Table 1. Intervention Mapping step 2 performance objectives for health care professionals and patients with cardiovascular risk factors.
    View this table

    The performance objectives were linked with the social-cognitive determinants of intention and behavior as described in step 1. The link between performance objectives and social-cognitive determinants resulted in a matrix displaying the change objectives for health professionals (Tables 2 and 3). For example, the performance objective that professionals formulate explicit plans to encourage patients was related to the change objectives that health professionals know that planning is important, that they describe their personal benefits for planning, that they feel confident planning the encouragement, and they describe when, where, and how they will encourage patients to engage in physical activity.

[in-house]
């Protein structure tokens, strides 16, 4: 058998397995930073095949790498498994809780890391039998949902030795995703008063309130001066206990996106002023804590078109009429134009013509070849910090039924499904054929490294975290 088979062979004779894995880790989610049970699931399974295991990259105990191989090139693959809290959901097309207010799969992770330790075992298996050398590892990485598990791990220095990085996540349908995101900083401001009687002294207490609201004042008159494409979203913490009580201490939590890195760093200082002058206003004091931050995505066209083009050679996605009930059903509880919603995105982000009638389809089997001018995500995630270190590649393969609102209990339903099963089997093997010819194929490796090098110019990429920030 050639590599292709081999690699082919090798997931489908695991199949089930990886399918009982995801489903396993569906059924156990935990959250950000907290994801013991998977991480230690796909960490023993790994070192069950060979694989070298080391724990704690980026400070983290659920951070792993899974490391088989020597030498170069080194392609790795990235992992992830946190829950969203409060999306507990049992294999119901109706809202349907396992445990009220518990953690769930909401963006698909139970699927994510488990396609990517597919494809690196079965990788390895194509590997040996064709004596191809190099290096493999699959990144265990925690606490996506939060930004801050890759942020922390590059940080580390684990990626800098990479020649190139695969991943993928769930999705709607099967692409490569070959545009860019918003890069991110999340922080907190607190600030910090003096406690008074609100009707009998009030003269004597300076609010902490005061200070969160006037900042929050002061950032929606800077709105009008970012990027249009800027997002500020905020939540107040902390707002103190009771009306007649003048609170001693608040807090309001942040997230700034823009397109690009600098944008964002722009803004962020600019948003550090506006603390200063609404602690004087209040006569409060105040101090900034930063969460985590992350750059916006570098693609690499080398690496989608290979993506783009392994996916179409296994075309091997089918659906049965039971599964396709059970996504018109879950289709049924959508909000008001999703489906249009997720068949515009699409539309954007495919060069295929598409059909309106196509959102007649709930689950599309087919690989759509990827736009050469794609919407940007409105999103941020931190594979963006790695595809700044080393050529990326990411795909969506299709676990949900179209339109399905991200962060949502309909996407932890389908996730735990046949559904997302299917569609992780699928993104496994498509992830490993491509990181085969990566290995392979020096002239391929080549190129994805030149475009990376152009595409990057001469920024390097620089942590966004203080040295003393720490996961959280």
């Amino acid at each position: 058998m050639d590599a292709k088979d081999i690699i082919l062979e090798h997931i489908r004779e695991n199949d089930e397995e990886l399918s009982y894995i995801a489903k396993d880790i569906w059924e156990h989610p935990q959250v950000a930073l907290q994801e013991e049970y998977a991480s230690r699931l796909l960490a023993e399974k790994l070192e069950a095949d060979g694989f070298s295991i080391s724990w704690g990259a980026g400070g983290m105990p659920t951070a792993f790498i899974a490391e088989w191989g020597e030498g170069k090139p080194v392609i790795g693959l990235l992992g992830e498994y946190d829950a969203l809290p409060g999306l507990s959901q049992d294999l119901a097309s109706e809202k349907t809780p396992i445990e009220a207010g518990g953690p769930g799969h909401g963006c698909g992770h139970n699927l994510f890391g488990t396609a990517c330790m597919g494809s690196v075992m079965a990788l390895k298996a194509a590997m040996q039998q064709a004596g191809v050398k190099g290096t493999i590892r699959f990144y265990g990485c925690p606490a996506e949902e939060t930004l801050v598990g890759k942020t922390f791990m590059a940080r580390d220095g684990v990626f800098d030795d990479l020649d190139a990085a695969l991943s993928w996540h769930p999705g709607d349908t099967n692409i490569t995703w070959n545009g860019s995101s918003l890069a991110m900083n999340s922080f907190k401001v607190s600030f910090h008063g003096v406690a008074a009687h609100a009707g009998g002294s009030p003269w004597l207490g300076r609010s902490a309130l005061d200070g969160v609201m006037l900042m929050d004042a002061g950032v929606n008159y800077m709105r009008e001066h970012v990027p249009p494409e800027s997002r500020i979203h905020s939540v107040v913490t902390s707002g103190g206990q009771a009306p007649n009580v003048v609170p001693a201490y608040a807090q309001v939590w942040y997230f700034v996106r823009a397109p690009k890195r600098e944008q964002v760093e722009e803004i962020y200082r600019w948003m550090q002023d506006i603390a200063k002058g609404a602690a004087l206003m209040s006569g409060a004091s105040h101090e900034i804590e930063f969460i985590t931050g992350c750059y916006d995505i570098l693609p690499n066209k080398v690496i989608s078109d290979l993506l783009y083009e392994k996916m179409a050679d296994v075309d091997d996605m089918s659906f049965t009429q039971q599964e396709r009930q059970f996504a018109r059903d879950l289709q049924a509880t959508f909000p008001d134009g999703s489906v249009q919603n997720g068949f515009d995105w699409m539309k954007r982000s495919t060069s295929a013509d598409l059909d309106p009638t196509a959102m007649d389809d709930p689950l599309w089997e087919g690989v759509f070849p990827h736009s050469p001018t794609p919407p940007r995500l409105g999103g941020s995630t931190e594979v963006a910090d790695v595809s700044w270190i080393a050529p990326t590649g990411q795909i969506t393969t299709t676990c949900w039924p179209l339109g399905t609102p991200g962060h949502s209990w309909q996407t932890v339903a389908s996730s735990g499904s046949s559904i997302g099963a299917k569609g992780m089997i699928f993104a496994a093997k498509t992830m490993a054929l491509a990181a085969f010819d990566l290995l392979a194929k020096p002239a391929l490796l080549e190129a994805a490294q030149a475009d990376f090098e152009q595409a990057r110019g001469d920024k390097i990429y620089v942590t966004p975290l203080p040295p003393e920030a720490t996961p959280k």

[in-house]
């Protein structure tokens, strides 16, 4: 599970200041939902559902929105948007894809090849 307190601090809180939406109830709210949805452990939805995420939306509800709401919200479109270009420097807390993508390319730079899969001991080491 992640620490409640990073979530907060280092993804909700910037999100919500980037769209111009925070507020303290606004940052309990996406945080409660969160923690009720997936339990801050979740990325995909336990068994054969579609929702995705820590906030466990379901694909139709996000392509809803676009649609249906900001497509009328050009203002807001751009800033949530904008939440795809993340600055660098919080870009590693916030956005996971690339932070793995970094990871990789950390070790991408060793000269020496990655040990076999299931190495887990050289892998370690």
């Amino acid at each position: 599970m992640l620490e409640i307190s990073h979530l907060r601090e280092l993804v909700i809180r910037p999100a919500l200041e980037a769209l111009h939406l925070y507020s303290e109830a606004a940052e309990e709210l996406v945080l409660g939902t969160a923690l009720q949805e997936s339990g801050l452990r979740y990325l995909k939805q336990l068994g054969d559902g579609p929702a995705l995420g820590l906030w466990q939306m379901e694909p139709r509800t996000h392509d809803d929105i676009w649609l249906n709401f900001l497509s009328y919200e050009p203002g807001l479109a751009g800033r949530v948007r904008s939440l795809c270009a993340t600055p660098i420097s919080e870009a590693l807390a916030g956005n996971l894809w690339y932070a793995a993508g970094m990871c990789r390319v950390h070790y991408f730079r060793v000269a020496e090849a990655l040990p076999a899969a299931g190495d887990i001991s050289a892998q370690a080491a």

Table 2. Intervention Mapping step 2 (change objectives) performance objectives for health professionals linked to social-cognitive determinants risk perception, attitudes, and social influence.
    View this table
    Table 3. Intervention Mapping step 2 (change objectives) performance objectives for health care professionals linked to social-cognitive determinants self-efficacy and barriers.
    View this table

    Intervention Mapping Step 2: Define Objectives and Specify Changes (Patients)